Man is 1st fined in ban on watering

Public Works says ticket should be $100, not $20

Prosecutor's office disagrees

August 22, 2002|By Frank D. Roylance | Frank D. Roylance,SUN STAFF

Baltimore truck driver Robin Forbes was fined $20 yesterday for washing his car, becoming the first person convicted under the city's 12-day-old ban on nonessential outdoor watering.

But the outcome of Forbes' prosecution has sparked a legal debate between the city Department of Public Works and state's attorney's office over which of two paragraphs in the City Code applies in such cases -- one carrying a maximum fine of $100, and the other only $20.

City police officers are carrying watering-ban ticket books that specify a $100 fine for people caught sprinkling the grass, washing cars or hosing down the sidewalk.

But Assistant State's Attorney Patricia Deros, who prosecuted the Forbes case, said yesterday that the provision in city law carrying the $100 fine doesn't apply in water ban violations.

"It's incorrect," Deros said. Violations of the water ban fall under a separate subsection of the code that calls for a fine of "not less than $5, and not more than $20," she said.

Legal minds from DPW, the city Law Department and the state's attorney's office were expected to confer today to resolve the matter.

The city implemented the mandatory water restrictions Aug. 10 after falling water levels in the Susquehanna River forced DPW to reduce its use in supplementing the supply of Baltimore's drought-depleted reservoirs. The city began tapping the river in January as the drought worsened, pumping 137 million gallons a day. That rate was cut back this month to 64 million.

Forbes, 53, of Govans was in Tennessee when the ban went into effect. He got home Aug. 13 and was washing the road grime from his car on Govane Avenue when a city police officer drove up and ordered him to shut off the hose.

When he didn't comply immediately and did not produce identification, Forbes was arrested, handcuffed and taken to Central Booking and Intake Center, where he spent the night behind bars.

Officer Troy Harris, a city police spokesman, said Forbes was cited for violating the watering ban under Article 24, Section 1, Subsection 1, which carries a $100 fine. But he was arrested for failing to obey a police officer, Harris said.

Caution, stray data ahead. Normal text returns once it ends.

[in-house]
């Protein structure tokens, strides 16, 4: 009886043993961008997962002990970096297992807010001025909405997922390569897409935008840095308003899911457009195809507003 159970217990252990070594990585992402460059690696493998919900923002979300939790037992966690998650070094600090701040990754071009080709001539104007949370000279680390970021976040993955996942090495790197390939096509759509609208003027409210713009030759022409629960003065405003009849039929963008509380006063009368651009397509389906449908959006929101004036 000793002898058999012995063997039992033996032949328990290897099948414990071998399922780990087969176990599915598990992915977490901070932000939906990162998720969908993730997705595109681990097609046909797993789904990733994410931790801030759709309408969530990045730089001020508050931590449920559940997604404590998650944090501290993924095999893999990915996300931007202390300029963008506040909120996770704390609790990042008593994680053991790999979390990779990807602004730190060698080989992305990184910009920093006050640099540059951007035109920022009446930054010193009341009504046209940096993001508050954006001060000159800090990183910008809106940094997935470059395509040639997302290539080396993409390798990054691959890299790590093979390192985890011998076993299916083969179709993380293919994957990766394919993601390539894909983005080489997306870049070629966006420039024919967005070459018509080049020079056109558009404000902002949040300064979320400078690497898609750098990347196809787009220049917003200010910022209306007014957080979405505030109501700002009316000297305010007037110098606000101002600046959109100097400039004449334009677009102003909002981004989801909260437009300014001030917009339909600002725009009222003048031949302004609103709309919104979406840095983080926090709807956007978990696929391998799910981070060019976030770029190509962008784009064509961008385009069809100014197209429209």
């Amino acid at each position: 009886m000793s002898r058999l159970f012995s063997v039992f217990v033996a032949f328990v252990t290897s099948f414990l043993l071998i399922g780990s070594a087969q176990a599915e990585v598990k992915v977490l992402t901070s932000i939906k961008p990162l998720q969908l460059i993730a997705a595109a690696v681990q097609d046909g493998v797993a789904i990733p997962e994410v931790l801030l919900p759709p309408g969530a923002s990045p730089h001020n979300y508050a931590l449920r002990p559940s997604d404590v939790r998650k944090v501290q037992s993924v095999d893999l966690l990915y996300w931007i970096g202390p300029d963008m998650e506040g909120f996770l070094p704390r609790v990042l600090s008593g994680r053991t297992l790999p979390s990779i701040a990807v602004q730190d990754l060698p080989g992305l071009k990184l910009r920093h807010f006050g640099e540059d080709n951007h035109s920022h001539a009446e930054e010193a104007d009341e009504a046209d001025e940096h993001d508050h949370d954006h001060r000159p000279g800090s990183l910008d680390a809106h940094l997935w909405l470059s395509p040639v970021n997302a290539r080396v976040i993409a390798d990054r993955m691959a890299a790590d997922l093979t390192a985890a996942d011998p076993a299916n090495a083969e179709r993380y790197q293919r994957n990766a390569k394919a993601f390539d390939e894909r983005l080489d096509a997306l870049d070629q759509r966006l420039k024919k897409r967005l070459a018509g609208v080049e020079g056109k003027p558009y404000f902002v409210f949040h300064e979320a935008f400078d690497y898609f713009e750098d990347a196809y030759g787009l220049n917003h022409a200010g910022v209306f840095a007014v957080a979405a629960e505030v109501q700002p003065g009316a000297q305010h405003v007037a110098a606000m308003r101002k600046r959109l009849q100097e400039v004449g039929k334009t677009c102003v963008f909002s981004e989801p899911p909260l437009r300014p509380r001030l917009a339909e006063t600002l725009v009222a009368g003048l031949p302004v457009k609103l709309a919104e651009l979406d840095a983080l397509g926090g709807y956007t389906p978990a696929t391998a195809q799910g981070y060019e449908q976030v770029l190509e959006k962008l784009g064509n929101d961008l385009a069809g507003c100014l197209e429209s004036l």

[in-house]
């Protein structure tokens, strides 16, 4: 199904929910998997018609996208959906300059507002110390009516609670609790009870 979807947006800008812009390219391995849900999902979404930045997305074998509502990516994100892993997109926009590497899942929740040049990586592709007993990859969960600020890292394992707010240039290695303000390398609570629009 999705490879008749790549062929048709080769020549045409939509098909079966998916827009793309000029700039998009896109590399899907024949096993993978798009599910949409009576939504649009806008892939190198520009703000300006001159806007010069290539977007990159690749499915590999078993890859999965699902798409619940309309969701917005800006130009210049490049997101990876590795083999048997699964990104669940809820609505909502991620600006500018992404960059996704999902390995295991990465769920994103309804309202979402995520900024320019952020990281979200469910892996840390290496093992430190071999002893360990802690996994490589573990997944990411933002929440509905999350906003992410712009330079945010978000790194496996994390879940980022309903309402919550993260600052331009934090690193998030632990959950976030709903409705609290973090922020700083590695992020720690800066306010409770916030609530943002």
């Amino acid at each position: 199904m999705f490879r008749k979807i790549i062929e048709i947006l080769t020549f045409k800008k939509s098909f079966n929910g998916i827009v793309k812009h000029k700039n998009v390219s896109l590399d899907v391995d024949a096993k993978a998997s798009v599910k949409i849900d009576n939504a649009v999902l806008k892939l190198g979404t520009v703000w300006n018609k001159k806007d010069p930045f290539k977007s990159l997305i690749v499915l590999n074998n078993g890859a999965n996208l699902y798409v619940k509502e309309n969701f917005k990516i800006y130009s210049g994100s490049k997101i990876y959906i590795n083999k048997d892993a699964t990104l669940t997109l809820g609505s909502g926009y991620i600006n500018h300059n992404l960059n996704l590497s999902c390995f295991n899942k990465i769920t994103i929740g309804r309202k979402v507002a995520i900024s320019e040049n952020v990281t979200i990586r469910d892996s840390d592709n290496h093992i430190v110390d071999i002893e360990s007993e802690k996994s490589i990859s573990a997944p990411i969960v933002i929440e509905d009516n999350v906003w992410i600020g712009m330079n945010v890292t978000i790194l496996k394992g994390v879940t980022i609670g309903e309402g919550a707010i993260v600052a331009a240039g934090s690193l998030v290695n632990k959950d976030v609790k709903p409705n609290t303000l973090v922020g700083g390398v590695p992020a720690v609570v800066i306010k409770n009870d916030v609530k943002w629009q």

"It's both together," Harris said. "The way the state's attorney worded it here, it covers the water citation and the officer's claim that he [Forbes] did not follow his order."

Deros, however, said there was no "failure to obey" charge. That would apply only if Forbes' behavior threatened a "breach of the peace," she said. "And he wasn't doing anything to cause breach of the peace."

"He only had one charge; that was the water restriction," Deros said. He was arrested because he didn't produce an ID.

"It's like a refusal to produce a driver's license" in a traffic case, she said. "If you can't ID who you are, you are allowed to be arrested for that purpose."

Forbes was convicted of the water ban violation by District Judge Ben C. Clyburn and fined $20.

Deros said she prosecuted the case under Article 24, Section 1, Subsection 6, which authorizes the director of public works to prohibit certain kinds of water outdoor uses when water supplies are low. But it allows fines of no more than $20 for each offense.

The $100 fines, she said, are part of a separate subsection -- Subsection 1 -- that pertains to "protection of water supplies and facilities." And that, she said, does not cover water ban violations.

But Harris, the city police spokesman, said the citation books that city officers are using to enforce the water ban are based on Subsection 1, and carry the $100 fine.

And that's the fine that Public Works Director George L. Winfield wants to hold over the heads of would-be water scofflaws in the city.

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